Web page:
Bottom-up technology transmission within families : how children influence their parents in the adoption and use of digital media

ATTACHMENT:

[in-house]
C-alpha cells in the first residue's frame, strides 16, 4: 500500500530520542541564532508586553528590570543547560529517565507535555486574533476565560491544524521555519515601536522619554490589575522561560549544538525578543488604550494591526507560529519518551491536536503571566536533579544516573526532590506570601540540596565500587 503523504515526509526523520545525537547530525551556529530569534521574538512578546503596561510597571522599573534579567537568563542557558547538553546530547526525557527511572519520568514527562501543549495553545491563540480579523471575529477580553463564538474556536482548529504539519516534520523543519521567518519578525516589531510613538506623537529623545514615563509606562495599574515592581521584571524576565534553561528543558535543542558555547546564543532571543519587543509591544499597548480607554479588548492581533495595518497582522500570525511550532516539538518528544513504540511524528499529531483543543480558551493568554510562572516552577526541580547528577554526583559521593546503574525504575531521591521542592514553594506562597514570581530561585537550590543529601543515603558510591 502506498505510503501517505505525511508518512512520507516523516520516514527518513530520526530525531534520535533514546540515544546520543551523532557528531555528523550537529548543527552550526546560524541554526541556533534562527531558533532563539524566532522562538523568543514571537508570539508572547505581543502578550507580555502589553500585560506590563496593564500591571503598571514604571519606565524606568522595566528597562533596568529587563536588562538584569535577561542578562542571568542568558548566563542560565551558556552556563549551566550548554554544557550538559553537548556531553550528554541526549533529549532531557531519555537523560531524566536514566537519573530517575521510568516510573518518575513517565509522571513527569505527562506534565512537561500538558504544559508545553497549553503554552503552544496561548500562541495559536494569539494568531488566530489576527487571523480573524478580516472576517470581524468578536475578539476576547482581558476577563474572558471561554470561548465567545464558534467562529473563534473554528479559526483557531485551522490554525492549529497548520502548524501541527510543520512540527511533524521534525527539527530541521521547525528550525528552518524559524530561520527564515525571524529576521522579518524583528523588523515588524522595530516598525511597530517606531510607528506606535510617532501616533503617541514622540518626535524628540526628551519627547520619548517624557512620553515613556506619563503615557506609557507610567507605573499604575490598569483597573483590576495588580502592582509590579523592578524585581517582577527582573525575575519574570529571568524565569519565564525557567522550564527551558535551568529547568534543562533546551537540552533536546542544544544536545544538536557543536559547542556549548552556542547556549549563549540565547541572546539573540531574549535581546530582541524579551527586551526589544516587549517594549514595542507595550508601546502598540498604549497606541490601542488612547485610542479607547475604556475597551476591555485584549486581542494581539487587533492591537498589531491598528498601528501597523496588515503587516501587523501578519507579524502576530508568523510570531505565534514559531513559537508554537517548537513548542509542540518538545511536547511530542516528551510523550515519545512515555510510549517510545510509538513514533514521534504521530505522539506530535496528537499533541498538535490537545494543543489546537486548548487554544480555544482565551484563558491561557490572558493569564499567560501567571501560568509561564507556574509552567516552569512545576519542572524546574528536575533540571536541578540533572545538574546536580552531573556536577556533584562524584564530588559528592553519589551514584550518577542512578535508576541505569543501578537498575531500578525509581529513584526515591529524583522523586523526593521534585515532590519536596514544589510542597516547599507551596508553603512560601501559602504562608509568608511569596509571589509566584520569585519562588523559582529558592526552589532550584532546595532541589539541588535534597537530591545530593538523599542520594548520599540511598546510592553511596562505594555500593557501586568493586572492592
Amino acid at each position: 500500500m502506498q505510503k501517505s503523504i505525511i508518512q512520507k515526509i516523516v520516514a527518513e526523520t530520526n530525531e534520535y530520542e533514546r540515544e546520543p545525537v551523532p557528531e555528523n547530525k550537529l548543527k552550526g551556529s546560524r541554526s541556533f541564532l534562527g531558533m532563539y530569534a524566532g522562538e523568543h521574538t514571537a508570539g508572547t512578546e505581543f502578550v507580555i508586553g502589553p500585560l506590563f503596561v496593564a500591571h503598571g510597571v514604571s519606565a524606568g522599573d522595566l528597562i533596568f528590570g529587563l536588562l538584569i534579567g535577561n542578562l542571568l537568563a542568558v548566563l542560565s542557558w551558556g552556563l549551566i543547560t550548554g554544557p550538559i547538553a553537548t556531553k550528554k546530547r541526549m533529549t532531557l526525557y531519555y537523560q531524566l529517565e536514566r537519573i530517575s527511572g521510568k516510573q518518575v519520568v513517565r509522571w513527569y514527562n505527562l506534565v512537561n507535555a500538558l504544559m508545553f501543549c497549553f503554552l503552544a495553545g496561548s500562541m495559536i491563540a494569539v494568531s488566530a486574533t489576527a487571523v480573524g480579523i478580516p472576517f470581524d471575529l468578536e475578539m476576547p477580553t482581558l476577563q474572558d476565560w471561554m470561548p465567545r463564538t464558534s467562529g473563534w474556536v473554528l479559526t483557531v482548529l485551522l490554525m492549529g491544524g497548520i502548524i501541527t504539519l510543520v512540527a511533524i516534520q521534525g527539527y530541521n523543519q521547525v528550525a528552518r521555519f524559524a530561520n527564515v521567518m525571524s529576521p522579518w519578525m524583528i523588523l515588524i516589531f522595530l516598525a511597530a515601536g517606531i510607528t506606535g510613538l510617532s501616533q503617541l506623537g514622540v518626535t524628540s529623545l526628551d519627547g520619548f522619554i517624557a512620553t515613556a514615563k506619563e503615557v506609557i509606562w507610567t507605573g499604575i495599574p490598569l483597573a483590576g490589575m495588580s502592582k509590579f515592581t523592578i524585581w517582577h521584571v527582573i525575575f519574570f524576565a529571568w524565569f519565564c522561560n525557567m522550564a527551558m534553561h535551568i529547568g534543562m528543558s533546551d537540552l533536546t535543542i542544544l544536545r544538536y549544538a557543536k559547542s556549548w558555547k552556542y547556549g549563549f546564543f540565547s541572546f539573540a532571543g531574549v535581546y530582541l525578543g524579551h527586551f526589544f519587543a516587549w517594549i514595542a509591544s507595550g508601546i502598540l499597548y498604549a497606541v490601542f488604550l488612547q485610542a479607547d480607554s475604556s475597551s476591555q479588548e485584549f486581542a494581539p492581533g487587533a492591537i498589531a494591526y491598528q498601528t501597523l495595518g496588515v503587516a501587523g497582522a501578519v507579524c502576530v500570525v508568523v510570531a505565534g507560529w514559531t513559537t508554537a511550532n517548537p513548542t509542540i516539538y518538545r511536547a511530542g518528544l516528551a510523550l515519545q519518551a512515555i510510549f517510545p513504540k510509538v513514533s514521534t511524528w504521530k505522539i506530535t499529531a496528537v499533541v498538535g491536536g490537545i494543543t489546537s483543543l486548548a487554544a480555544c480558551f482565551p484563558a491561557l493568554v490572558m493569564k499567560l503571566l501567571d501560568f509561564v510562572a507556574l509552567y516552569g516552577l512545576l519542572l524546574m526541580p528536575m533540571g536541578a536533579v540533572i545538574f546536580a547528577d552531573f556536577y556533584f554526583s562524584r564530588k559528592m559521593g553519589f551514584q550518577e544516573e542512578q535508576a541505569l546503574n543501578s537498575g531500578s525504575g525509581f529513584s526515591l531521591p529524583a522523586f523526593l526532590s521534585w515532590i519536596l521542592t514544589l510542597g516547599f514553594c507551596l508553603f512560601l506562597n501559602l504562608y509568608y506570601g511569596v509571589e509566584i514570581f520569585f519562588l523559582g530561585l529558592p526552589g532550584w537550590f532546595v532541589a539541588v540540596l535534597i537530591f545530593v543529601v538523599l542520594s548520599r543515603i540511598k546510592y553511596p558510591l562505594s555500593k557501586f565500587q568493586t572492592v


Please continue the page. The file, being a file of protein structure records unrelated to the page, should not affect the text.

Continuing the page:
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This dissertation investigated the bottom-up technology transmission process in a country with varied levels of technology diffusion, such as Chile. In particular, I explored how children act as technology brokers within their families by influencing their parents' adoption of and learning about digital media, so as to include older generations in the digital environment. In order to do this, I measured to what extent this process occurs, I proposed a typology of factors that intervene in the process and analyzed the outcomes variables related to the phenomenon. Methodologically, I used a mixed-methods research approach by combining in-depth interviews with a self-administered paper-and-pencil survey taken by dyads of one parent and one child. I analyzed 28 interviews involving one 12 to 18-year-old child and one parent or legal guardian (14 dyads) stratified by socioeconomic background, age, and gender. In addition, I conducted the parent-child survey among school-aged children and their parents in three schools, stratified by socioeconomic status. One class per cohort from 7th to 11th grades was randomly surveyed. In total, 381 students and 251 parents completed the surveys. The analyses showed that bottom-up technology transmission occurs at some degree for all the technologies investigated in this study. However, children's influence should not be overstated because they play only one part among a number of factors involved in the digital inclusion of older generations. It also established a typology of factors related to the process at different levels, including structural influences, family structure, strategies employed by youth, and psychological dispositions of parents. Specifically, the analyses consistently found that this process was more likely to occur among people from a lower socioeconomic status. Also, the transmission was associated with more fluid parent-child interactions and occurred among parents who perceived the technology to be useful. Regarding the outcome variables, it demonstrated that this phenomenon is linked, although weakly, to greater levels of perceived competence among parents and higher esteem among young people. Finally, it suggested that bottom-up technology transmission is associated with the reduction of some socioeconomic gaps in digital media use.